Introduction: Laser Cut Cuff Bracelet
A simple laser cut cuff bracelet in acrylic - the shape is cut out using a laser cutter, and then heated and moulded round a round or oval shaped object. Different effects can be obtained using different types of acrylic and different cutting patterns.
Step 1: Tools and Materials
- Small piece of acrylic sheet (e.g. Perspex, Plexiglass). "Duo" works well as it has 2 layers - you can engrave through the top layer to give a 2 colour effect. I got mine from Kitronik (https://www.kitronik.co.uk/catalogsearch/result/?q=duo). Clear and frosted acrylic also work well.
- Measuring tape
- Computer with 2D vector graphics software such as Inkscape
- Laser cutter
- Oven gloves
- Baking sheet and baking parchment
- Something to mould your bracelet round, with circumference just a bit larger than your wrist. I 3D-printed an oval-shaped cylinder, but you could use a small can (Bud bottle works well for larger wrist sizes)
Step 2: Work Out Size of Material to Cut
Measure the circumference of the mould, leaving a gap to get your wrist through. As acrylic can be brittle, it's good to make this gap as big as possible (without the bracelet falling off), so that you don't have to bend the bracelet to get it on and off.
Decide on the depth of the bracelet. Don't make it too thick or you won't easily be able to bend your wrist.
My bracelets were approx. 165mm length and various widths.
Step 3: Create a Design, Using a Vector Graphics Program Such As Inkscape
Use your vector graphics program to create a pattern to be cut out by the laser cutter.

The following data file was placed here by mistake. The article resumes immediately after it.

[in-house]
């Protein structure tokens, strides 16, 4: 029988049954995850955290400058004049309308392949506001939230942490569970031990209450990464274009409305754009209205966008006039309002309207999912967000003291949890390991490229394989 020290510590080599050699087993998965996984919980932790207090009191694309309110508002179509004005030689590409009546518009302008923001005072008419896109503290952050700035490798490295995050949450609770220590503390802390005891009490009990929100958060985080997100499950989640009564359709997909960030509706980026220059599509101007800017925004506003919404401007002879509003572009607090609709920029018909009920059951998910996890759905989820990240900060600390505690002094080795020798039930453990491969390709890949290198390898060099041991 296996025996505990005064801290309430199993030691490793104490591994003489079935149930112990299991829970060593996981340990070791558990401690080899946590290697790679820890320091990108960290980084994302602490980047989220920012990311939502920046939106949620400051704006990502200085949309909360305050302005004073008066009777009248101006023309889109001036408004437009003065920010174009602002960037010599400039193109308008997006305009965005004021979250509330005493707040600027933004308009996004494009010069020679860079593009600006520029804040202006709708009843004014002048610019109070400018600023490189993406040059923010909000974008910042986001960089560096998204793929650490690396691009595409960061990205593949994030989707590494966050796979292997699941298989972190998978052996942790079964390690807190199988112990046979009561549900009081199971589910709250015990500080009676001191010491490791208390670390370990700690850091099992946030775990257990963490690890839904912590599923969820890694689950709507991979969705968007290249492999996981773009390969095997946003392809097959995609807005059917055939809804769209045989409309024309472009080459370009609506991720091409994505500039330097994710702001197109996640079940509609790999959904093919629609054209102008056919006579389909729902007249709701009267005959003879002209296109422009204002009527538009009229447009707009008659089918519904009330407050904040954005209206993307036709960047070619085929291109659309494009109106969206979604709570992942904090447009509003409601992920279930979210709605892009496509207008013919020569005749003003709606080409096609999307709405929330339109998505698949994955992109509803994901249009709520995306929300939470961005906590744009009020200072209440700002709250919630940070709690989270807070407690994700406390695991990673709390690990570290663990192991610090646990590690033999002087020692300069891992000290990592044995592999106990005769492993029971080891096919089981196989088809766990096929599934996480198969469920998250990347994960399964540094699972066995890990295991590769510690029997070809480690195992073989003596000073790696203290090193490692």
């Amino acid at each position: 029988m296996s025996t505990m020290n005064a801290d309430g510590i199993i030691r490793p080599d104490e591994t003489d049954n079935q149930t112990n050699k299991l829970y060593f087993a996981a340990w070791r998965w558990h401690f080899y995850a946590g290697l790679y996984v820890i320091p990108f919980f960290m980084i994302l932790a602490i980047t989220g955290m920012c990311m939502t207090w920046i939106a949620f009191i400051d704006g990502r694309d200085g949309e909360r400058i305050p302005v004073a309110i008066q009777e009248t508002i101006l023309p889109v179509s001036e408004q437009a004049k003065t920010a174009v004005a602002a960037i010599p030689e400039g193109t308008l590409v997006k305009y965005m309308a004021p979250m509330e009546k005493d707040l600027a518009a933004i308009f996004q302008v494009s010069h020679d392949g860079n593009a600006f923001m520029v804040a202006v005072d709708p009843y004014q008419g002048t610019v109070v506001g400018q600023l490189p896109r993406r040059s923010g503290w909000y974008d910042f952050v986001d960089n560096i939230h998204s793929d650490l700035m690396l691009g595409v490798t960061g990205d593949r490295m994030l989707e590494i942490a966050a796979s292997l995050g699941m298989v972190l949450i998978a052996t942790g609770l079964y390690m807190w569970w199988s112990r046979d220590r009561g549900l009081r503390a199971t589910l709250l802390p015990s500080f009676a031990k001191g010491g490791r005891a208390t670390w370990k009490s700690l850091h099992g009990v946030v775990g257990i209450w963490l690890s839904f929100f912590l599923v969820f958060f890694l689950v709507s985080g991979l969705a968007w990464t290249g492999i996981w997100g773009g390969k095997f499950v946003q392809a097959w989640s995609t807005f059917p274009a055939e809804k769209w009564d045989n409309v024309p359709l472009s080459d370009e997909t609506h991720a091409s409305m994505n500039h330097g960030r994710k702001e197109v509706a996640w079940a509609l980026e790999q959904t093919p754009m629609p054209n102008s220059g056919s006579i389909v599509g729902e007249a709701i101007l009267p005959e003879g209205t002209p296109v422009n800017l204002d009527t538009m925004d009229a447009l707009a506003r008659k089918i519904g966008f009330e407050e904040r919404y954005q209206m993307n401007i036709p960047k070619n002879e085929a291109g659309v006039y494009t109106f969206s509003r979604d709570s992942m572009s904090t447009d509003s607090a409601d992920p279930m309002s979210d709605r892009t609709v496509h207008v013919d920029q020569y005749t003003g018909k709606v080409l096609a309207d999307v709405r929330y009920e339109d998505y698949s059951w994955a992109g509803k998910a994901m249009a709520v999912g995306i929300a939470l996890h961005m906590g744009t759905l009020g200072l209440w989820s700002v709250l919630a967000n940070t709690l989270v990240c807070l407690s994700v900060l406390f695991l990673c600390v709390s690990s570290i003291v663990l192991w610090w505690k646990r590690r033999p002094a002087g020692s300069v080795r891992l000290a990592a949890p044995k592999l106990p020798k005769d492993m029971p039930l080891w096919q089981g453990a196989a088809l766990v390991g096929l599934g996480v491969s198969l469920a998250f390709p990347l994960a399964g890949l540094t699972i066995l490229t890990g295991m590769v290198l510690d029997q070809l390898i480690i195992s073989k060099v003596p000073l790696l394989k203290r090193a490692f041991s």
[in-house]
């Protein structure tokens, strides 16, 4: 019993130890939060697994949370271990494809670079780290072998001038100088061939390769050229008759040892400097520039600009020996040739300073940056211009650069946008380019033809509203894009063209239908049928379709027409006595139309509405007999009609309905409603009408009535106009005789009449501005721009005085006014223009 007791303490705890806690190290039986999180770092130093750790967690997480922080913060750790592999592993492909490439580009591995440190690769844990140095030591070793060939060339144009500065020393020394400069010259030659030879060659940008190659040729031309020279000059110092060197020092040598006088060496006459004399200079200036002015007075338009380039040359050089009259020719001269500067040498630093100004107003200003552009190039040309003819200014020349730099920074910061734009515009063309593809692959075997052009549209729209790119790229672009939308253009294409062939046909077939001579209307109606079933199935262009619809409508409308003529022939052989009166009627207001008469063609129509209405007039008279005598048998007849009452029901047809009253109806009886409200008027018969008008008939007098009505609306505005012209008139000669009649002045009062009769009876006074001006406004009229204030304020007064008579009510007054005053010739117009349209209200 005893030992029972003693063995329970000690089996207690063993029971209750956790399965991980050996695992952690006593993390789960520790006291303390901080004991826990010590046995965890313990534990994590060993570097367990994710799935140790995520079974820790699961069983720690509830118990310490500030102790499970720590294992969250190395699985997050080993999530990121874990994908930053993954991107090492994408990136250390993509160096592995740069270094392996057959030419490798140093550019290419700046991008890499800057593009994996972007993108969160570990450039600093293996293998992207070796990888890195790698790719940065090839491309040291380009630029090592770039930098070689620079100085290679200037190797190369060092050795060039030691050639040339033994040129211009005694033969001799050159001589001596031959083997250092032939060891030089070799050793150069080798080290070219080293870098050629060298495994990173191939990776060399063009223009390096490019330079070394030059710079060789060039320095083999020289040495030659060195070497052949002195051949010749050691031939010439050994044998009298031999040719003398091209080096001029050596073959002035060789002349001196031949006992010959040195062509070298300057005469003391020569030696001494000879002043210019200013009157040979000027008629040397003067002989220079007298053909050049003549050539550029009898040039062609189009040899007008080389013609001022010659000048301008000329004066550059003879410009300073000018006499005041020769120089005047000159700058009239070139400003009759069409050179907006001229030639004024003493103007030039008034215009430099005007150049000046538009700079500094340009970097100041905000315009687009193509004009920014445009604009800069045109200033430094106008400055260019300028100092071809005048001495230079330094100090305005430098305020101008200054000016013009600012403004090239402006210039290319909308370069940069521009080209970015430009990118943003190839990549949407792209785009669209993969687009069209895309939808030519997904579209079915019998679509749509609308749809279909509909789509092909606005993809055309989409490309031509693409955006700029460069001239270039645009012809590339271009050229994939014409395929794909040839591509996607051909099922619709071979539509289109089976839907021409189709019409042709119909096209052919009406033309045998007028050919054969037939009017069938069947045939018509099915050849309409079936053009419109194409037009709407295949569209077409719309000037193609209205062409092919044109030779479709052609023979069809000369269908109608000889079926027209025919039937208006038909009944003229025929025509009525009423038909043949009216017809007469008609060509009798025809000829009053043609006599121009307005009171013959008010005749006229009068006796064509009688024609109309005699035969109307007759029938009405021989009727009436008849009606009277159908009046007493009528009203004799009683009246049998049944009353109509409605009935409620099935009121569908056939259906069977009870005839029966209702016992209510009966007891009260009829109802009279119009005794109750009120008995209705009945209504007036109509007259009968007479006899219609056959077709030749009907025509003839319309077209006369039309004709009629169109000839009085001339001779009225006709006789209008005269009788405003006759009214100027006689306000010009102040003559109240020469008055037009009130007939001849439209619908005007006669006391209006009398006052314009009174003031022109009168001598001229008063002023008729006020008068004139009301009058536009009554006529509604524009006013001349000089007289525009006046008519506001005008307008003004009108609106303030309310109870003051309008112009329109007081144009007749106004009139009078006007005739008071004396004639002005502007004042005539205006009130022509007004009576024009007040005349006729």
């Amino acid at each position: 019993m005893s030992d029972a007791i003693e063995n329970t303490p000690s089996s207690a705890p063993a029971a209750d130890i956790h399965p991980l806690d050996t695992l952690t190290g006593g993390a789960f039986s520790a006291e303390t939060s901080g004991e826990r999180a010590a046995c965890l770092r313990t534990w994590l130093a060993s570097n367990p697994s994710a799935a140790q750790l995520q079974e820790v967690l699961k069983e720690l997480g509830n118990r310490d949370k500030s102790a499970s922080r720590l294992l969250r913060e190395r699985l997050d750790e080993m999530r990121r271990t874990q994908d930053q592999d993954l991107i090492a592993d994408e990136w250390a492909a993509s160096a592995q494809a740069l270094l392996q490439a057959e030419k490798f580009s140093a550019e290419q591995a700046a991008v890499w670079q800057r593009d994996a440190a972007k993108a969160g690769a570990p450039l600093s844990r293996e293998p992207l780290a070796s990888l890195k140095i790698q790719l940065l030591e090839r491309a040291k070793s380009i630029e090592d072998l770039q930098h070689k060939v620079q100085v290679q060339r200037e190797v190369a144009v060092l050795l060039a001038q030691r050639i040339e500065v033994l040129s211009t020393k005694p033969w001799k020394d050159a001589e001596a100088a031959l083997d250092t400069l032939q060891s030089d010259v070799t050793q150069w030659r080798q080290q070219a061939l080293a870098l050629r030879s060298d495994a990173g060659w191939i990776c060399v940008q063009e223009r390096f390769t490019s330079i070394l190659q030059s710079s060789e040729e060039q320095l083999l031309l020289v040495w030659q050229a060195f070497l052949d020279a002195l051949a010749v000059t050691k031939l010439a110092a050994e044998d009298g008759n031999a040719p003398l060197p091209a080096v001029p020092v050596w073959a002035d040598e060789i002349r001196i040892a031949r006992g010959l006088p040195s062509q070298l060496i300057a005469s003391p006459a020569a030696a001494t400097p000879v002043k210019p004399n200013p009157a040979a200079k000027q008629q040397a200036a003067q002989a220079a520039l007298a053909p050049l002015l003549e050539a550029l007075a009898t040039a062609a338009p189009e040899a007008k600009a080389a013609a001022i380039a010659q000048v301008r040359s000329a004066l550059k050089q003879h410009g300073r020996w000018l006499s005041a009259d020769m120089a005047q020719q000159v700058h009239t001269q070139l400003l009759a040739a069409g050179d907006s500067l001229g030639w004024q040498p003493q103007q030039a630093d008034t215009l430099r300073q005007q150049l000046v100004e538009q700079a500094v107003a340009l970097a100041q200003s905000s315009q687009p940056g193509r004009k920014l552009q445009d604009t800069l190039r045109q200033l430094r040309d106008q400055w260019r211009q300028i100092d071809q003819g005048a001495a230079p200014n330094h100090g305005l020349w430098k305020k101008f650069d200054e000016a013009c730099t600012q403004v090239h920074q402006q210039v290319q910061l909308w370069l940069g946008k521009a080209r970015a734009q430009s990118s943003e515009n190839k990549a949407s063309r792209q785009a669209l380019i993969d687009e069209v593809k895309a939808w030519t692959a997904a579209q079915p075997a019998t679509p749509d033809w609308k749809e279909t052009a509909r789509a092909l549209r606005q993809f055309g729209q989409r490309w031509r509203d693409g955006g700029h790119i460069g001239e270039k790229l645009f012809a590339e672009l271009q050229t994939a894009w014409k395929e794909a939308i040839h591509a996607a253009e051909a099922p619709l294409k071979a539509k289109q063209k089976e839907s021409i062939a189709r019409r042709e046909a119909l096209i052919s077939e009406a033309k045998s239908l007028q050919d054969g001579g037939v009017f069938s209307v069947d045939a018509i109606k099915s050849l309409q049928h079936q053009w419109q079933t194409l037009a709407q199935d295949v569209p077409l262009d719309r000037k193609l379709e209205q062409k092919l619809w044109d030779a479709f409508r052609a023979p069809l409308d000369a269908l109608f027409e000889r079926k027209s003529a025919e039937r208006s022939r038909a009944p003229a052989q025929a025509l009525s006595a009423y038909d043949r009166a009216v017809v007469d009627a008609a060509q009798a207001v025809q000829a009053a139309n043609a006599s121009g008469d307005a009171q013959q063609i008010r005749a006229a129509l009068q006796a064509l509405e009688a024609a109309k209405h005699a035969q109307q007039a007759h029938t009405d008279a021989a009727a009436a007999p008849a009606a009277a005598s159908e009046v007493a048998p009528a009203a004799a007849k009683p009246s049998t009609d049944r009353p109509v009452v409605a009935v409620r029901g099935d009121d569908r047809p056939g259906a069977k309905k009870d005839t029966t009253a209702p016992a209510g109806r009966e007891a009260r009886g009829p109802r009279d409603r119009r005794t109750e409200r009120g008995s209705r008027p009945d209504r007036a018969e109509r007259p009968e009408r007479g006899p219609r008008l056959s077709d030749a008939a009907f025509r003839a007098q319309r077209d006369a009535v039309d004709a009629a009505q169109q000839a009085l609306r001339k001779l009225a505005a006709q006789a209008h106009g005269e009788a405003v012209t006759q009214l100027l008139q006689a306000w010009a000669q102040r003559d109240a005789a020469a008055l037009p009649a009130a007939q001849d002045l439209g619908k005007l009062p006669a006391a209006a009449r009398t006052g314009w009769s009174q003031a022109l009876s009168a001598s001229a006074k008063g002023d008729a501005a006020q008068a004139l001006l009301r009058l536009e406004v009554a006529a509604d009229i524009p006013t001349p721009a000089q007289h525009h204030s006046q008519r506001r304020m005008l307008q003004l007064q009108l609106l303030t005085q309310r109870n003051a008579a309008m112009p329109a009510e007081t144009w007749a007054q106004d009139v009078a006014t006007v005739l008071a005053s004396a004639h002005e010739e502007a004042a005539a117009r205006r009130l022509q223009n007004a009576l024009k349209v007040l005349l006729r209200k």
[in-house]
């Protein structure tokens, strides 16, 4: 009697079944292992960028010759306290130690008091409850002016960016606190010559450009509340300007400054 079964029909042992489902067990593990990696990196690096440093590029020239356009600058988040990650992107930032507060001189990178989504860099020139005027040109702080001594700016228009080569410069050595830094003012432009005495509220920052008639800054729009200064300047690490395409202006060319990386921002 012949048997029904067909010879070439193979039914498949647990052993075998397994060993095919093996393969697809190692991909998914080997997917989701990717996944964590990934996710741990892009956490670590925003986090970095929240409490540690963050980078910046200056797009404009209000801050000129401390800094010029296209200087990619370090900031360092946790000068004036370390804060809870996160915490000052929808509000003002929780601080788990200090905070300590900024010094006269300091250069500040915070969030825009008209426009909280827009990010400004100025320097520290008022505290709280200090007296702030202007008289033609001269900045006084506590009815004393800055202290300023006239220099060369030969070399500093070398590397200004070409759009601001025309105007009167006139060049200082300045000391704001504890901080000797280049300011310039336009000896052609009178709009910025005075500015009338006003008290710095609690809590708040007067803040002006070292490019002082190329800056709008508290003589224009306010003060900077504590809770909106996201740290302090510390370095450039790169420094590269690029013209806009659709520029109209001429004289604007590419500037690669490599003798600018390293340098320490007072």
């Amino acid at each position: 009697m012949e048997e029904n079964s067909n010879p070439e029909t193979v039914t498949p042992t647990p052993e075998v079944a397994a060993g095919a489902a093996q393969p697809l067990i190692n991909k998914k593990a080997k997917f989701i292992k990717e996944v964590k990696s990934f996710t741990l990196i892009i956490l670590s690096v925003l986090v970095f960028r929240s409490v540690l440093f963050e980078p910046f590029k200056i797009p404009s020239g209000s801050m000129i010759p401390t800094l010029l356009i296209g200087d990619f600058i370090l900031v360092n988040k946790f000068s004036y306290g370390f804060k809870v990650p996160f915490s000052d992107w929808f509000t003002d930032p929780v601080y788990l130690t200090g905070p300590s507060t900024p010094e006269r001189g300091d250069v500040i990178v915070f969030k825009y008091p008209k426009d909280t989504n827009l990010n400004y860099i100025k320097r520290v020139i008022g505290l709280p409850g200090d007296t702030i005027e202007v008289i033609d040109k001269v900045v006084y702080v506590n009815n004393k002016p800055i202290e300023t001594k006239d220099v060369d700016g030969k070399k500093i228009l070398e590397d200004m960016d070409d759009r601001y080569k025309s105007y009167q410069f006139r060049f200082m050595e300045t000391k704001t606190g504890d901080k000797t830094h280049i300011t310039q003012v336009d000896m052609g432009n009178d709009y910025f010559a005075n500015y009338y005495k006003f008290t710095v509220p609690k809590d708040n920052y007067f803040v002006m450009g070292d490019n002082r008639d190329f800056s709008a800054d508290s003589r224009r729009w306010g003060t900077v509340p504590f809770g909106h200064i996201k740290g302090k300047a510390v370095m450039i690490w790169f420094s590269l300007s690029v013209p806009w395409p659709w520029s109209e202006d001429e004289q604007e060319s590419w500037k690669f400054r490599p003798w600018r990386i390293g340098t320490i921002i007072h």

In this case, I've used three colours:
- Green lines show areas to be engraved
- Blue lines show lines to be engraved
- Red lines to be cut
I found the Path - Outset function was good for creating a cutting line around a design element, and Extensions - Generate from Path - Interpolate is useful for spacing out a number of identical elements (e.g. flowers).
The more material you cut out, and the more acute angles you use, the more fragile the finished bracelet will be, so it's best to use engraving for fine detail.
It's worth saving your design in the vector graphics program's native format (.svg format for Inkscape), so that you can go back to it and change dimensions later if necessary.
Save your design in the format required by the laser cutter (e.g. .dxf).
Step 4: Cut Out Your Bracelets
Using the laser cutter, cut the acrylic into bracelet shapes. You may need to sand down any rough edges.
Step 5: Heat the Bracelets
Put the bracelets on a sheet of baking parchment on a baking tray and heat very slowly in the oven until they become soft and rubbery. I found that this was about Gas Mark 4 (180C/350F), but as ovens differ, some experimentation may be necessary. Use a designated craft oven or check that no noxious gases will be emitted.
Step 6: Mould the Bracelets Round the Mould
Take the bracelets out of the oven one by one, and bend them around the mould. Hold in place while they cool slightly (about 5 minutes), then remove from the mould.
If you don't get the correct shape first time, you can always put the bracelet back in the oven until it softens again.
Note: In this case, I moulded the bracelets round the inside of the mould. It's probably best to mould it round the outside, as it's difficult to manipulate the acrylic in a small space while wearing oven gloves (and v. hot if you don't).
Step 7: Some Examples
Here's some examples using Duo, and clear and frosted acrylic (the photos also show the mould and a partially bent piece of acrylic).
Laser printed at Maker Night, DoES Liverpool (doesliverpool.com)
Some photos (the better ones) by Lee at Leigh Hackspace (http://www.leighhack.org/).
Runner Up in the